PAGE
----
Medicare Advantage (Option 2): The other option is a Part C Medicare Advantage plan in which you choose among competing insurers. You pay one premium and it combines hospital, medical, and prescription drug coverage in one plan. You can use the link below to find plans with and without prescription drug coverage: https://www.medicare.gov/find-a-plan/questions/home.aspx High income persons will also have to pay the additional surcharges discussed above, even if you choose a Medicare Advantage Plan.
Pros and Cons of Original Medicare and Medicare Advantage
Original Medicare allows you to see any provider that accepts Medicare. There are no network restrictions. Approximately seventy (70) percent of Medicare enrollees choose this fee-for-service model. The downside is that most folks also need to obtain a supplemental policy that helps pay for the coverage that Medicare does not cover. Moreover, you often are left with coordinating your care among your providers.
Medicare Advantage may be great if you are comfortable with restrictions on the providers you can use. For example, if you were in a Kaiser network with your former employer, you could obtain a Kaiser Medicare Part C plan and it would work similar to the coverage that you previously had. It is always best to review the network of providers – not only the physicians but the hospitals too – to make sure you use in-network providers. You do not need a supplemental plan if you choose a Medicare Advantage plan.
One other point about a Medicare Advantage plan is that there may be limits on care outside your home area. So it is best to check to see whether and how medical care outside of your home region is covered by a Medicare Advantage Plan.
4. When do I Sign Up?
Watch when you sign up – if you miss a deadline, you could pay a surcharge permanently. You need to make sure you sign up when you are first eligible for Parts A and B. Most persons are eligible at age 65. You can sign up during the seven-month period that begins three months before the month you turn 65, includes the month you turn 65, and ends three months after the month you turn 65. So if your 65th birthday is June 29, you can sign up as early as March 1 and as late as September 30.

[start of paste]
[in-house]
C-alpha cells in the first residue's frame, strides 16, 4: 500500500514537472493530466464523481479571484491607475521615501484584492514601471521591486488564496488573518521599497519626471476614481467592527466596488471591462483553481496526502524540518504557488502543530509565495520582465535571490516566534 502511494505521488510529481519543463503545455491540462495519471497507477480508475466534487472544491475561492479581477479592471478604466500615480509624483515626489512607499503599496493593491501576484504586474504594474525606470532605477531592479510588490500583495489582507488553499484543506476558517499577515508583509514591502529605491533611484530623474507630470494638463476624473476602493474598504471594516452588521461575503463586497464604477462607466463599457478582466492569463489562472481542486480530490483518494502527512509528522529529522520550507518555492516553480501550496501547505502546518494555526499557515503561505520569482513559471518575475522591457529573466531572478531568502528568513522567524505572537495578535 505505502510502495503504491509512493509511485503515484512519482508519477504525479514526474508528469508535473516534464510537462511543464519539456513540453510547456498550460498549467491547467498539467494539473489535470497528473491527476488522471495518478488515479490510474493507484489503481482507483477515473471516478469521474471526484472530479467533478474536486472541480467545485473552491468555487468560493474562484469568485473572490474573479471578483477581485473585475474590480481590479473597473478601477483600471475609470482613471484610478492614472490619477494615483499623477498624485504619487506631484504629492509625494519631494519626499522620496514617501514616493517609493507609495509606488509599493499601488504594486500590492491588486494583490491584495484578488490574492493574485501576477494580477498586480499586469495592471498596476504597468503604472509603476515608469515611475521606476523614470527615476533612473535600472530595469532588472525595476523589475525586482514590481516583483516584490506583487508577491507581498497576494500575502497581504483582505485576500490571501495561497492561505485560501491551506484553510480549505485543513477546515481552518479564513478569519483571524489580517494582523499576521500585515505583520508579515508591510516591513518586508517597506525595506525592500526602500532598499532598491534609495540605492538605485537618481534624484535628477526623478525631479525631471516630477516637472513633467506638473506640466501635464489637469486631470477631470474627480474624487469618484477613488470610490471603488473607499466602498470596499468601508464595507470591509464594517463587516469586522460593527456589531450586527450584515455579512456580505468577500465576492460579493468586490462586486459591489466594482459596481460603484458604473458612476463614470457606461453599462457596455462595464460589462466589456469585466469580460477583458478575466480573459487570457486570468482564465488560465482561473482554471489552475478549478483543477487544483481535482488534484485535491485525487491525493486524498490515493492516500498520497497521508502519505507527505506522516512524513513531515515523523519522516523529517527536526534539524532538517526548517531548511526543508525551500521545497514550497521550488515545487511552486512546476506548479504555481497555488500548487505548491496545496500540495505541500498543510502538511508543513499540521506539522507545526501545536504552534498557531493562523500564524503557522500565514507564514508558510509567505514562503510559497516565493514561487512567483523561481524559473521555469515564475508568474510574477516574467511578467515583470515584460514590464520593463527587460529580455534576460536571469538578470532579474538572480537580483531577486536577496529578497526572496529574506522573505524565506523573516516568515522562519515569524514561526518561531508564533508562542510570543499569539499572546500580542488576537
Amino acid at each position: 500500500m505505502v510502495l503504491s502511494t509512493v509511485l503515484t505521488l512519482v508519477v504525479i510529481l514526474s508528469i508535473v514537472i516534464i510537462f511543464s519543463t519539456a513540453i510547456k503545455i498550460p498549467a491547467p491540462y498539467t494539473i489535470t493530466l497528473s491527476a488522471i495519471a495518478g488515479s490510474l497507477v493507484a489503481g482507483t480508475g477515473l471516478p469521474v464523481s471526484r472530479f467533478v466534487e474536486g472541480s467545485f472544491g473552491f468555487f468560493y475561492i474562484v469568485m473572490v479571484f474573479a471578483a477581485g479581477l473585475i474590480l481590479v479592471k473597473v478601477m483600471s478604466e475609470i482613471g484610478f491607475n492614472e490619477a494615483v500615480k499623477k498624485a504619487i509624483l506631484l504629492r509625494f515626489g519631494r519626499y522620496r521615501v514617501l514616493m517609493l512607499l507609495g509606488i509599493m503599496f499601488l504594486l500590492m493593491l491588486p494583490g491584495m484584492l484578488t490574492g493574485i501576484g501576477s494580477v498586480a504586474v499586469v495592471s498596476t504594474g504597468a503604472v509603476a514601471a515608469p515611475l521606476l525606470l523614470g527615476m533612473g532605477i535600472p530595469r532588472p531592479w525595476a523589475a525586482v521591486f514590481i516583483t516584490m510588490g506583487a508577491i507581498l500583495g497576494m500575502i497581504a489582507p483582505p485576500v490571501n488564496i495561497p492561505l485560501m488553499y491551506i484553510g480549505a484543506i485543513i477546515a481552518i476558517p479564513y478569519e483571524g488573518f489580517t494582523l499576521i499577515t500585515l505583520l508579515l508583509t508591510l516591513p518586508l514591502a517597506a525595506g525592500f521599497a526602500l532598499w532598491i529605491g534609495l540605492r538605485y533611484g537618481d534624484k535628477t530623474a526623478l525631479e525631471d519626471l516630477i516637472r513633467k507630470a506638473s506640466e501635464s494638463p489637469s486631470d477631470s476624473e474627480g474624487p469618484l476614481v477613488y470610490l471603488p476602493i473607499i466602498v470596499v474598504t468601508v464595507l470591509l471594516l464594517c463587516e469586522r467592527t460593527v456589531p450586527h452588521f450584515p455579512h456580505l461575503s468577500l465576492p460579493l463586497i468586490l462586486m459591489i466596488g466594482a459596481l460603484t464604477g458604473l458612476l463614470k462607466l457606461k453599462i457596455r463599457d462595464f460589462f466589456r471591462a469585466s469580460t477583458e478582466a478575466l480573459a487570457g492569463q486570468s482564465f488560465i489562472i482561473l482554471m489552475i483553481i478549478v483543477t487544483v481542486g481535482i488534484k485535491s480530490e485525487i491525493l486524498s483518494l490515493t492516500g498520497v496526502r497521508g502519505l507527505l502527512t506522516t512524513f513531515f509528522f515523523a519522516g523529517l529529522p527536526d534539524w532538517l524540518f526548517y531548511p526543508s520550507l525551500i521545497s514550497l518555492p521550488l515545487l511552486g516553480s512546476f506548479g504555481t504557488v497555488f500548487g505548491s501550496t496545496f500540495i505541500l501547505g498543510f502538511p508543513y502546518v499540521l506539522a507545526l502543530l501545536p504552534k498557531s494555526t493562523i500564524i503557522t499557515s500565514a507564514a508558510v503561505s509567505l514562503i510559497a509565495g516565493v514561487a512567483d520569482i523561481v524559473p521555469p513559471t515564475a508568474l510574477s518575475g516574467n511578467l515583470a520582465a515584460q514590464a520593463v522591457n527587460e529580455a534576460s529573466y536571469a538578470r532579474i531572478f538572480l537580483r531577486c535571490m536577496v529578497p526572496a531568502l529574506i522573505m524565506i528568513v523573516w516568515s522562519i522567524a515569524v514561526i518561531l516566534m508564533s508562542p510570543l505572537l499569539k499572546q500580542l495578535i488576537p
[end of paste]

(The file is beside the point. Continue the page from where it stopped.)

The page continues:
If you do not enroll in Medicare Part B during your initial enrollment period, you must wait for the general enrollment period (January 1 – March 31 of each year) to enroll, and Part B coverage will begin the following July 1 of that year. If you wait 12 months or more, after first becoming eligible, your Part B premium will go up 10 percent for each 12 months that you could have had Part B but don’t take it. You will pay the extra 10 percent for as long as you have Part B. So this penalty is a big deal!
If you don’t take Part B at age 65, because you are covered under a health plan as an active employee (or you are covered under your spouse’s group health insurance plan and he/she is an active employee), you may sign up for Part B (generally without an increased premium) within 8 months from the time you or your spouse stop working or are no longer covered by the group plan. This period is called a “special enrollment” period. You also can sign up at any time while you are covered by the group plan. It is crucial to know that retiree health benefits do not make you or your spouse an “active” employee eligible for a special enrollment period.
Likewise, you must join a Medicare Prescription Drug Plan when you’re first eligible. You won’t have to pay a penalty, even if you’ve never had prescription drug coverage before. You don’t want to go 63 days or more in a row without a Medicare drug plan or other creditable coverage. Creditable prescription drug coverage could include drug coverage from a current or former employer or union, TRICARE, Indian Health Service, the Department of Veterans Affairs, or health insurance coverage. Your existing plan must tell you each year if your drug coverage is creditable coverage. They may send you this information in a letter, or draw your attention to it in a newsletter or other piece of correspondence. Keep this information because you may need it if you join a Medicare drug plan later.
Remember whichever route you take – Original Medicare (Option 1) or Medicare Advantage (Option 2) – you can change your mind each year during open season (the fall of each year). These choices are not forever.